In practice, in order to make Error as small as possible, we need to balance the proportion of Bias and Variance when choosing models, that is, balance over-fitting and under-fitting.

The relationship between deviation and variance and model complexity is more clear using the following diagram:

When the complexity of the model rises, the deviation will gradually decrease, and the variance will gradually increase.

1. Naive Bayes

Naive Bayes belongs to a generative model (for generation models and discriminative models, mainly whether or not a joint distribution is required). It is very simple. You just do a bunch of counting. If you note conditional independence (a more stringent condition), the naive Bayesian classifier will converge faster than a discriminative model, such as logistic regression, so you only need less training data. Even though the NB conditional independence assumption does not hold, the NB classifier still performs very well in practice. Its main drawback is that it cannot learn the interactions between features. In RRM in mRMR, it is feature redundancy. Citing a more classic example, for example, although you like the movie Brad Pitt and Tom Cruise, it can't learn that you don't like the movie they are playing together.

Naive Bayesian model originated from the classical mathematical theory, has a solid mathematical foundation, and stable classification efficiency.

Good performance on small-scale data, able to deal with multi-category tasks, suitable for incremental training;

Not very sensitive to missing data, the algorithm is also relatively simple and is often used for text classification.

Need to calculate the prior probability;

Classification decision has an error rate;

Very sensitive to the form of input data.

2. Logistic Regression

Belonging to discriminative models, there are many methods for regularizing models (L0, L1, L2, etc), and you don't have to worry about whether your features are relevant, as you would with naive Bayes. Compared with the decision tree and the SVM, you will also get a good explanation of the probability that you can even use the new data to update the model (using online gradient descent). If you need a probabilistic framework (eg, simply adjust classification thresholds, indicate uncertainty, or get confidence intervals), or if you want to quickly integrate more training data into the model later, use it.

Sigmoid function :

Simple implementation, widely used in industrial issues;

When the classification is very small, the calculation speed is very fast, and the storage resources are low;

Convenient observation sample probability score;

For logistic regression, multicollinearity is not a problem. It can be combined with L2 regularization to solve this problem.

When the feature space is large, the performance of logistic regression is not very good;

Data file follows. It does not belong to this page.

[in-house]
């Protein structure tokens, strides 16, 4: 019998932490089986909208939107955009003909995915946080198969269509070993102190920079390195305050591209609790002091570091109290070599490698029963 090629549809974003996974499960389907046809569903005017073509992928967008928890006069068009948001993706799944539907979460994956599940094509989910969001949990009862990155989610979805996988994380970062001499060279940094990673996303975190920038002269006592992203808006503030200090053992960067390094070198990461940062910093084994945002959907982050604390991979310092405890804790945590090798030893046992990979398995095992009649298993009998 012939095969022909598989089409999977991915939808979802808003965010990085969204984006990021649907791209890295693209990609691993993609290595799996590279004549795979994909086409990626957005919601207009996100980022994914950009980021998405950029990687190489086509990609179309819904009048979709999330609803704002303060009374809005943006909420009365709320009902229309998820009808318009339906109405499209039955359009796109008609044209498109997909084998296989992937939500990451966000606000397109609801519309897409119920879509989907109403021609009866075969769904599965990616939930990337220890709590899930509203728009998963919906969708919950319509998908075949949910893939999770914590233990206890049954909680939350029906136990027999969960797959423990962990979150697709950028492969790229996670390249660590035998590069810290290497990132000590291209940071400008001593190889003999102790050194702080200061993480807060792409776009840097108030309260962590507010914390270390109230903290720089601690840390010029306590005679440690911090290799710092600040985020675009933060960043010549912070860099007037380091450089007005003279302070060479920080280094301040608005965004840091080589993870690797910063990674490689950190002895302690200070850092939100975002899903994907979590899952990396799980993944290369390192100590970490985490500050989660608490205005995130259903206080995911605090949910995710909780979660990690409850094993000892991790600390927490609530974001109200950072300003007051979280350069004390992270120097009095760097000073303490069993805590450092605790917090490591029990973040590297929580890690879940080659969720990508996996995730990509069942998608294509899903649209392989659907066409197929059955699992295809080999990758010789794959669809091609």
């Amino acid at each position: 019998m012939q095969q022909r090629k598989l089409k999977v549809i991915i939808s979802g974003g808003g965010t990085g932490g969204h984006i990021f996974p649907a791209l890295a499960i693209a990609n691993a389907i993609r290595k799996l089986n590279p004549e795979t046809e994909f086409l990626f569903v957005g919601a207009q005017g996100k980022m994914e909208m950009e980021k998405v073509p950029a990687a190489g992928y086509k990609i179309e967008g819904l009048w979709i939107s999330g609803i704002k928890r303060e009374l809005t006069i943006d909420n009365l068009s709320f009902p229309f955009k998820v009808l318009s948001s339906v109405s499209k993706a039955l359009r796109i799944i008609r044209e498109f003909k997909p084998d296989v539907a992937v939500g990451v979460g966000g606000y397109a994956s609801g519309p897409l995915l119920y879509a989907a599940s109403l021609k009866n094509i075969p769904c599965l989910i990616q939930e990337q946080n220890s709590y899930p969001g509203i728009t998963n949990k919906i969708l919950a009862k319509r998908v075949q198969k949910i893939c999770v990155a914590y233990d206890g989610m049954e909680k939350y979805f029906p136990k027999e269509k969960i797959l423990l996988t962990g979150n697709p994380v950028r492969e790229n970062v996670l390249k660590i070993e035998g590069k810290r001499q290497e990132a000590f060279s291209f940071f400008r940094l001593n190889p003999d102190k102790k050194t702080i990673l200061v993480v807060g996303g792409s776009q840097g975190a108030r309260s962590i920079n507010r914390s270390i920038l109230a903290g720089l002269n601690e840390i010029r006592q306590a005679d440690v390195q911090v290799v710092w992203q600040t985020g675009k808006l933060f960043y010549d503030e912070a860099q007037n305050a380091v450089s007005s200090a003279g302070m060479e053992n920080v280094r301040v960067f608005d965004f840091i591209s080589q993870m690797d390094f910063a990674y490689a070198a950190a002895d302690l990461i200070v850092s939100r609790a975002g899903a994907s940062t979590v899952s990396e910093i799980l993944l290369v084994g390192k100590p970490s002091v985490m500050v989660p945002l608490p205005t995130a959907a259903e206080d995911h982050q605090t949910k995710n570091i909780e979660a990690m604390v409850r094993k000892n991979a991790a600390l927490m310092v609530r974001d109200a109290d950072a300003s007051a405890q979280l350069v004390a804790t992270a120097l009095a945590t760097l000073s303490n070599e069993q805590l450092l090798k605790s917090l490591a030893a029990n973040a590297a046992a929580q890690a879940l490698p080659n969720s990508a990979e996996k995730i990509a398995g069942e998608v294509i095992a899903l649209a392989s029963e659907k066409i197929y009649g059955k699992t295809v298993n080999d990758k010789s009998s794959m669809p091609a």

Easy to under-fit, the general accuracy is not too high

Not deal with a large number of features or variables;

Can only deal with two classification problems (softmax derived from it can be used for multiple classification), and must be linearly separable;

For non-linear features, conversion is needed;

3. Linear regression

Linear regression is used for regression. Unlike Logistic regression, it is used for classification. The basic idea is to use the gradient descent method to optimize the error function in the form of least squares method. Of course, the solution to the parameters can also be obtained directly using the normal equation. The result is:

In LWLR (Local Weighted Linear Regression), the expression for the parameter is:

This shows that LWLR is different from LR, and LWLR is a non-parametric model because each time the regression calculation is performed, it must traverse the training sample at least once.

Advantages : Simple to implement, simple to calculate;
Disadvantages : Cannot fit non-linear data.

4. Recently led the algorithm - KNN

KNN is the nearest neighbor algorithm and its main process is:

1. Calculate the distance between each sample point in the training sample and the test sample (common distance measures are Euclidean distance, Mahalanobis distance, etc.); 2. Sort all distance values â€‹â€‹above; 3. Select the k minimum distances before Samples; 4. Voting based on the labels of the k samples to get the final classification category;

How to choose an optimal K value depends on the data. In general, larger K values â€‹â€‹can reduce the effect of noise during classification. But it will blur the boundaries between categories. A good K value can be obtained through various heuristic techniques, such as cross-validation. In addition, the presence of noise and non-correlation feature vectors will reduce the accuracy of the K nearest neighbor algorithm.